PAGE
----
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An improvised explosive device killed four people in a passenger vehicle in northern Kenya in a suspected extremist attack, an official said today, as fears grew that the al-Shabab extremist group in neighboring Somalia had adopted a deadly new strategy.
Northeastern Coordinator Mohamed Saleh said the vehicle had 15 people inside and the other 11 were critically injured. One of those killed was a government chief and another chief was critically wounded, said Eric Oronyi, a deputy county commissioner. The vehicle is used commercially along the Elwak-Mandera route, he said.
Similar explosions in Kenya in the past month had killed at least 34 people, including 20 police officers. Al-Shabab claimed responsibility for those attacks.
The al-Qaida-affiliated al-Shabab has vowed retribution on Kenya for sending troops to Somalia in 2011 to fight the extremists. Kenya is part of the multinational African Union mission in Somalia to bolster its weak central government from al-Shabab's insurgency.
Al-Shabab spokesman Ali Mahmoud Rage in a message earlier this week threatened Kenya with an unrelenting war unless its citizens embrace Islam and the government withdraws its troops from Somalia, according to the SITE Intelligence Group, which monitors extremist groups.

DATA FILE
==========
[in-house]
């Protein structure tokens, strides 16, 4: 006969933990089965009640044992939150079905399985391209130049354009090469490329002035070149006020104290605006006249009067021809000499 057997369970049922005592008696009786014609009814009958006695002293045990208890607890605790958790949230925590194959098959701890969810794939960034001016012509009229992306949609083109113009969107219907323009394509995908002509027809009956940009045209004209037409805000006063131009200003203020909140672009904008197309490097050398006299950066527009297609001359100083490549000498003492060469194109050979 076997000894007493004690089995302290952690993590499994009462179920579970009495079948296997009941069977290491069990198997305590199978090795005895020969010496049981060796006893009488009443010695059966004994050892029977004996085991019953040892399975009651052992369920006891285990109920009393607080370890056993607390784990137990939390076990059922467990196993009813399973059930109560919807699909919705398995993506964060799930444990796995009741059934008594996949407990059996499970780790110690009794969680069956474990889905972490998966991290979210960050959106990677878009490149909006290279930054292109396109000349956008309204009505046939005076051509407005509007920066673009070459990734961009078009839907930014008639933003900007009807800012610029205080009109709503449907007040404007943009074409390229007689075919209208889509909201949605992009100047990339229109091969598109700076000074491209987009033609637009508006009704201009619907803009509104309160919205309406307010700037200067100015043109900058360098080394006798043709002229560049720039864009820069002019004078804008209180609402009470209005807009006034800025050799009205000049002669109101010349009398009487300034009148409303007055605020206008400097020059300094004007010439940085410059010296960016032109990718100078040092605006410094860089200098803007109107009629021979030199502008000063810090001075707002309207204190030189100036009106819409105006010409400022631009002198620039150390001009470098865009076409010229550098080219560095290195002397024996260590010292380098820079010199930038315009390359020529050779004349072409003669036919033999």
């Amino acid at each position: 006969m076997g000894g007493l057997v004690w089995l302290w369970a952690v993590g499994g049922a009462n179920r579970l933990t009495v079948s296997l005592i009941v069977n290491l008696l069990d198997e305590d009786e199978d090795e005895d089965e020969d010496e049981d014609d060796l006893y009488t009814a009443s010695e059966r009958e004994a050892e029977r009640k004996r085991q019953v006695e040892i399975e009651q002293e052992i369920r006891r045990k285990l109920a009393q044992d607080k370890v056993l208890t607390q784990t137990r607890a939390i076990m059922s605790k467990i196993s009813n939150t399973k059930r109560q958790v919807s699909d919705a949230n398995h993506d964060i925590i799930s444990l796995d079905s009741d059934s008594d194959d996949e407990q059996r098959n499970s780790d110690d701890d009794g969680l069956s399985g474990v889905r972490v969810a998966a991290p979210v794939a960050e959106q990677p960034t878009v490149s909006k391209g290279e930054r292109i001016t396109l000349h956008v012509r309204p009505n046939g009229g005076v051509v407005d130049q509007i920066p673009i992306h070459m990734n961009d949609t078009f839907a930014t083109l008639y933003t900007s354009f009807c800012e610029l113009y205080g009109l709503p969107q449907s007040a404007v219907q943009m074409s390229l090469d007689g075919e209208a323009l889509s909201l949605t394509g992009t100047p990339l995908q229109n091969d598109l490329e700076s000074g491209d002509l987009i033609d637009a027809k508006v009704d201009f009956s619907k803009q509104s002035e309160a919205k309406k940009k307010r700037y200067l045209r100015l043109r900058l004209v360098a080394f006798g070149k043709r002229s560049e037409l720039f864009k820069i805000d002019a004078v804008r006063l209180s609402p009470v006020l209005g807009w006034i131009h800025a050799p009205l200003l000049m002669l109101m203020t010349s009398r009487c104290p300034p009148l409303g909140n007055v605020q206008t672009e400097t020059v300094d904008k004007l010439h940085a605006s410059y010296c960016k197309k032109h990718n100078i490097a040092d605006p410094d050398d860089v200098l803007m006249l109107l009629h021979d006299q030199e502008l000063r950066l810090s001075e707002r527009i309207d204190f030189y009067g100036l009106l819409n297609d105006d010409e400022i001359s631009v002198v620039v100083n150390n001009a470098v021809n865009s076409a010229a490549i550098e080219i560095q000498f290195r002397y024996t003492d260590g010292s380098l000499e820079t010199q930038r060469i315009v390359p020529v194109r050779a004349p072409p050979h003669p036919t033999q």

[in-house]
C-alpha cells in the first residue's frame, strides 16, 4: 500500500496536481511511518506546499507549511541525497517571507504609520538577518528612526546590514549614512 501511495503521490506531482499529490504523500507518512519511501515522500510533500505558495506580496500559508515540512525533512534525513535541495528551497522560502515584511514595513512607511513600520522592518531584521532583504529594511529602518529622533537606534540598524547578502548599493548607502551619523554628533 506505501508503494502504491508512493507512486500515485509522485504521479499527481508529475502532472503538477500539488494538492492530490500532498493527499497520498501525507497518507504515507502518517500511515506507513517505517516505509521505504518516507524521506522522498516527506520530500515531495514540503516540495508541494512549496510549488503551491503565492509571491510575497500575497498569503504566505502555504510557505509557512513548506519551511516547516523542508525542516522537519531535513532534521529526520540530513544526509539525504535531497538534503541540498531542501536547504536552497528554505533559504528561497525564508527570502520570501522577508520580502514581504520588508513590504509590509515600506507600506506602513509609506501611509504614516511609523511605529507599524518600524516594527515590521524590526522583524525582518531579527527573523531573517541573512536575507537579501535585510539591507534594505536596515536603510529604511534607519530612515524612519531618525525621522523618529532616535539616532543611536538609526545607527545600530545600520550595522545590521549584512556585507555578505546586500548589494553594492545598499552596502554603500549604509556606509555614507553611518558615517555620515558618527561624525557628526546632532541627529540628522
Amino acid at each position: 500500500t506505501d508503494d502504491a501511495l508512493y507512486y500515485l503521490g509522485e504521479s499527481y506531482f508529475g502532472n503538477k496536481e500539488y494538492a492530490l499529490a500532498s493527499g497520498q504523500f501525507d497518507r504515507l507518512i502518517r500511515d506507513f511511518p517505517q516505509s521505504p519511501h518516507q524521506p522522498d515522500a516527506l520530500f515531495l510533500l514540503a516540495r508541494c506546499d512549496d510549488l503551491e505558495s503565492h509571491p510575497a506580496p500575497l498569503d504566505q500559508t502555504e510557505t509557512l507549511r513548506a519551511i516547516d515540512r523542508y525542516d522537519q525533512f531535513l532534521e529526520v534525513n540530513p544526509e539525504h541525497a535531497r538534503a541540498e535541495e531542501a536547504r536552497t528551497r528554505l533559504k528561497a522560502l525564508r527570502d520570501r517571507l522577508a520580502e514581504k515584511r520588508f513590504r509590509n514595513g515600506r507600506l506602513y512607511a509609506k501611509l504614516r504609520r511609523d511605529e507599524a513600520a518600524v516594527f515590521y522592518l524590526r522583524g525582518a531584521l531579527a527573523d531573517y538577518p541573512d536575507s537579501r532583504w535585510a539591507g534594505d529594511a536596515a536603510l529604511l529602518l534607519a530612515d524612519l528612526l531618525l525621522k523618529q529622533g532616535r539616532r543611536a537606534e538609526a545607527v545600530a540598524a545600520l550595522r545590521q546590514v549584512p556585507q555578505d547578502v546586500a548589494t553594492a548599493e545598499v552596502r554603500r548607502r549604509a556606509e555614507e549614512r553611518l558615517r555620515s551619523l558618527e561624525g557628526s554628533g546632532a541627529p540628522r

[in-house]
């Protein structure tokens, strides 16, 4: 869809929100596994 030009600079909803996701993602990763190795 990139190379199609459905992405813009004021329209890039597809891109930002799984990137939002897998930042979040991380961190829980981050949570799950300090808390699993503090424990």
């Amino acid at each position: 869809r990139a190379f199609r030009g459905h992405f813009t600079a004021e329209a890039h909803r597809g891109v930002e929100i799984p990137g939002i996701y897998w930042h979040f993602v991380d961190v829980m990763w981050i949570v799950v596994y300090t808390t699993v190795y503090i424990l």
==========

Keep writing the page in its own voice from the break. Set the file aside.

Analysts call the improvised explosives a change in strategy by al-Shabab, which has been carrying out attacks inside Kenya since 2011.
Delano Kiilu, the secretary general of the Protective and Safety Association of Kenya, said al-Shabab has increased the use of improvised bombs to target supply routes. This may mean more fighters in the extremist group have learned how to make bombs, as previously there was a bomb maker for each cell, he said.
Al-Shabab increases its attacks during the Muslim holy month of Ramadan, Kiilu also said. This week's overnight attack on a popular restaurant in Somalia's capital began as people were breaking their daily Ramadan fast and 31 were killed, police said.
Kenya has managed to stop the frequency of al-Shabab attacks in its capital, Nairobi, and major towns, but human rights groups say the government uses methods such as extrajudicial killings that can fuel revenge attacks.
(This story has not been edited by Business Standard staff and is auto-generated from a syndicated feed.)